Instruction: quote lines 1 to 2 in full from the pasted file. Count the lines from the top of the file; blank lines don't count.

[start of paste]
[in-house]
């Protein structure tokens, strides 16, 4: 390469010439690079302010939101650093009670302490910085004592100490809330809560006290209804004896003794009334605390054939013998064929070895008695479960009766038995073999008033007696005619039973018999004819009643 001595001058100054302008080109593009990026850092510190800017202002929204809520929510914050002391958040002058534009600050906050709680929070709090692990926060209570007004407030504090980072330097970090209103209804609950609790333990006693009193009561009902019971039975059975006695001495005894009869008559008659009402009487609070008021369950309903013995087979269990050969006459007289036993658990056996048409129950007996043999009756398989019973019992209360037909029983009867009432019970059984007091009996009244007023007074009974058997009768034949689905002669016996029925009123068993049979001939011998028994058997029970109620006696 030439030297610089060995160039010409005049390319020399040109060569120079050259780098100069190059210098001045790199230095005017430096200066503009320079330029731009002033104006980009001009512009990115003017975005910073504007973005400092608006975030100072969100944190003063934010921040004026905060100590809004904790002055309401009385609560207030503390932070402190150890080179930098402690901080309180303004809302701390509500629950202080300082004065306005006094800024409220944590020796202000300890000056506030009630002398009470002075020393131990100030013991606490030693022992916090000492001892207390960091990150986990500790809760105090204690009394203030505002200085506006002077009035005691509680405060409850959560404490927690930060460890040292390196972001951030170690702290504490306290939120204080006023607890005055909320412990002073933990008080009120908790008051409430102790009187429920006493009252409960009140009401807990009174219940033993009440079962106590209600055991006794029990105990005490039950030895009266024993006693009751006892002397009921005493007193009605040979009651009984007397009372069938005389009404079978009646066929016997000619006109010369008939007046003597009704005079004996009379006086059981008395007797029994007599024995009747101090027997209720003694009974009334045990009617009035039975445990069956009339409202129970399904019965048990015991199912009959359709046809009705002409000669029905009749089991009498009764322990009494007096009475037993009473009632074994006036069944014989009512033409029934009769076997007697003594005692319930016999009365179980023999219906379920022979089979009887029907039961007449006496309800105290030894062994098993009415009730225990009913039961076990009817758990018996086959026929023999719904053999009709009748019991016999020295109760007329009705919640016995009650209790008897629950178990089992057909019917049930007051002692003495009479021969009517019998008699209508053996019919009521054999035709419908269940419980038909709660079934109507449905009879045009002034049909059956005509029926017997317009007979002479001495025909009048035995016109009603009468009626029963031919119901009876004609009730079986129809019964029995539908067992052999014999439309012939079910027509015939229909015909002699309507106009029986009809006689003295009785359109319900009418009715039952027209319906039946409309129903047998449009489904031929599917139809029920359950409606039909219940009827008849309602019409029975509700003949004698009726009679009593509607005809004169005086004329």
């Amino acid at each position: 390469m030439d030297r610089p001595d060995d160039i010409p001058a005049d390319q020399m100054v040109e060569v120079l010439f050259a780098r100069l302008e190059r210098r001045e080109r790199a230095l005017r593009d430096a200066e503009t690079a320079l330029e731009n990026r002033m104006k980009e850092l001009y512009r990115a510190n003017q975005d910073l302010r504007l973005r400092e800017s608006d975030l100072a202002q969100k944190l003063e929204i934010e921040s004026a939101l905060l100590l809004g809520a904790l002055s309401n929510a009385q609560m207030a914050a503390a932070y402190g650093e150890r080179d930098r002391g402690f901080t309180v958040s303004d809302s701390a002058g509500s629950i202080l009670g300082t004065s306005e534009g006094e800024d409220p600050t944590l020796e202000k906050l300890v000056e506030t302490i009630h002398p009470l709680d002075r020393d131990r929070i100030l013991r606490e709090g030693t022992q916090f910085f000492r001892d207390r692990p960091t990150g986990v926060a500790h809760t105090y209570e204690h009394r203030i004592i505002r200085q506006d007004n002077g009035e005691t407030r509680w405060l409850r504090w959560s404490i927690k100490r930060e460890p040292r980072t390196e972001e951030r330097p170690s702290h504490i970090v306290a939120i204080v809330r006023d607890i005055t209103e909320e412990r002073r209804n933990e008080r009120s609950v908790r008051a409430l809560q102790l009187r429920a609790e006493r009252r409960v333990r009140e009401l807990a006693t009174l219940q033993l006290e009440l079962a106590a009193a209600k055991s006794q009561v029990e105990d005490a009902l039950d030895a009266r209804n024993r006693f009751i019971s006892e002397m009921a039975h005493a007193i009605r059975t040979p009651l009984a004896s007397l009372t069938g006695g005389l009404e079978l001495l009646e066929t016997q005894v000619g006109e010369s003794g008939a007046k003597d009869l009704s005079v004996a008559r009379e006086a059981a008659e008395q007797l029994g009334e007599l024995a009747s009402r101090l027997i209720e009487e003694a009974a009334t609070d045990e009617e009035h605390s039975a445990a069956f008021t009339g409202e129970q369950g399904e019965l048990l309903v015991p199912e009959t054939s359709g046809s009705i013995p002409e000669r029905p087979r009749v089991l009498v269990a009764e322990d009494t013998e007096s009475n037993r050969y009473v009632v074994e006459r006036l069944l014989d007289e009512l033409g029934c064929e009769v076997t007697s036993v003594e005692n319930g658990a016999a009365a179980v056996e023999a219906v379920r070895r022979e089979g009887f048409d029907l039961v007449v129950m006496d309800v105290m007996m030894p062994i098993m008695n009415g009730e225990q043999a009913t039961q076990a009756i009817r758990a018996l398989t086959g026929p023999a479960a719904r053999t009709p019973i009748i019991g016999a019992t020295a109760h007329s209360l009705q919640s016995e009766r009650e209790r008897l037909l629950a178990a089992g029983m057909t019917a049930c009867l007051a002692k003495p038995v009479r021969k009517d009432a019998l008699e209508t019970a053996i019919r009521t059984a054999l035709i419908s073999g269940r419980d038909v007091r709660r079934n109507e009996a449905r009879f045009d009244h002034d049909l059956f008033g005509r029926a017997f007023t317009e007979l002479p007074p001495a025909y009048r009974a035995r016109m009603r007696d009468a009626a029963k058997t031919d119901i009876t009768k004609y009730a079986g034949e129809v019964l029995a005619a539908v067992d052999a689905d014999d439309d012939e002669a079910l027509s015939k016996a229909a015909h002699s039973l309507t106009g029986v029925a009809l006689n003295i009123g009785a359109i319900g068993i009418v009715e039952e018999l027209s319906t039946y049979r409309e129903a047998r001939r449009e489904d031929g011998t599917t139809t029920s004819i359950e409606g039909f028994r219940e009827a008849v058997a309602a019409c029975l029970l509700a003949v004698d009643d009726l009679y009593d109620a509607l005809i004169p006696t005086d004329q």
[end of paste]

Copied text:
[in-house]
């Protein structure tokens, strides 16, 4: 390469010439690079302010939101650093009670302490910085004592100490809330809560006290209804004896003794009334605390054939013998064929070895008695479960009766038995073999008033007696005619039973018999004819009643 001595001058100054302008080109593009990026850092510190800017202002929204809520929510914050002391958040002058534009600050906050709680929070709090692990926060209570007004407030504090980072330097970090209103209804609950609790333990006693009193009561009902019971039975059975006695001495005894009869008559008659009402009487609070008021369950309903013995087979269990050969006459007289036993658990056996048409129950007996043999009756398989019973019992209360037909029983009867009432019970059984007091009996009244007023007074009974058997009768034949689905002669016996029925009123068993049979001939011998028994058997029970109620006696 030439030297610089060995160039010409005049390319020399040109060569120079050259780098100069190059210098001045790199230095005017430096200066503009320079330029731009002033104006980009001009512009990115003017975005910073504007973005400092608006975030100072969100944190003063934010921040004026905060100590809004904790002055309401009385609560207030503390932070402190150890080179930098402690901080309180303004809302701390509500629950202080300082004065306005006094800024409220944590020796202000300890000056506030009630002398009470002075020393131990100030013991606490030693022992916090000492001892207390960091990150986990500790809760105090204690009394203030505002200085506006002077009035005691509680405060409850959560404490927690930060460890040292390196972001951030170690702290504490306290939120204080006023607890005055909320412990002073933990008080009120908790008051409430102790009187429920006493009252409960009140009401807990009174219940033993009440079962106590209600055991006794029990105990005490039950030895009266024993006693009751006892002397009921005493007193009605040979009651009984007397009372069938005389009404079978009646066929016997000619006109010369008939007046003597009704005079004996009379006086059981008395007797029994007599024995009747101090027997209720003694009974009334045990009617009035039975445990069956009339409202129970399904019965048990015991199912009959359709046809009705002409000669029905009749089991009498009764322990009494007096009475037993009473009632074994006036069944014989009512033409029934009769076997007697003594005692319930016999009365179980023999219906379920022979089979009887029907039961007449006496309800105290030894062994098993009415009730225990009913039961076990009817758990018996086959026929023999719904053999009709009748019991016999020295109760007329009705919640016995009650209790008897629950178990089992057909019917049930007051002692003495009479021969009517019998008699209508053996019919009521054999035709419908269940419980038909709660079934109507449905009879045009002034049909059956005509029926017997317009007979002479001495025909009048035995016109009603009468009626029963031919119901009876004609009730079986129809019964029995539908067992052999014999439309012939079910027509015939229909015909002699309507106009029986009809006689003295009785359109319900009418009715039952027209319906039946409309129903047998449009489904031929599917139809029920359950409606039909219940009827008849309602019409029975509700003949004698009726009679009593509607005809004169005086004329």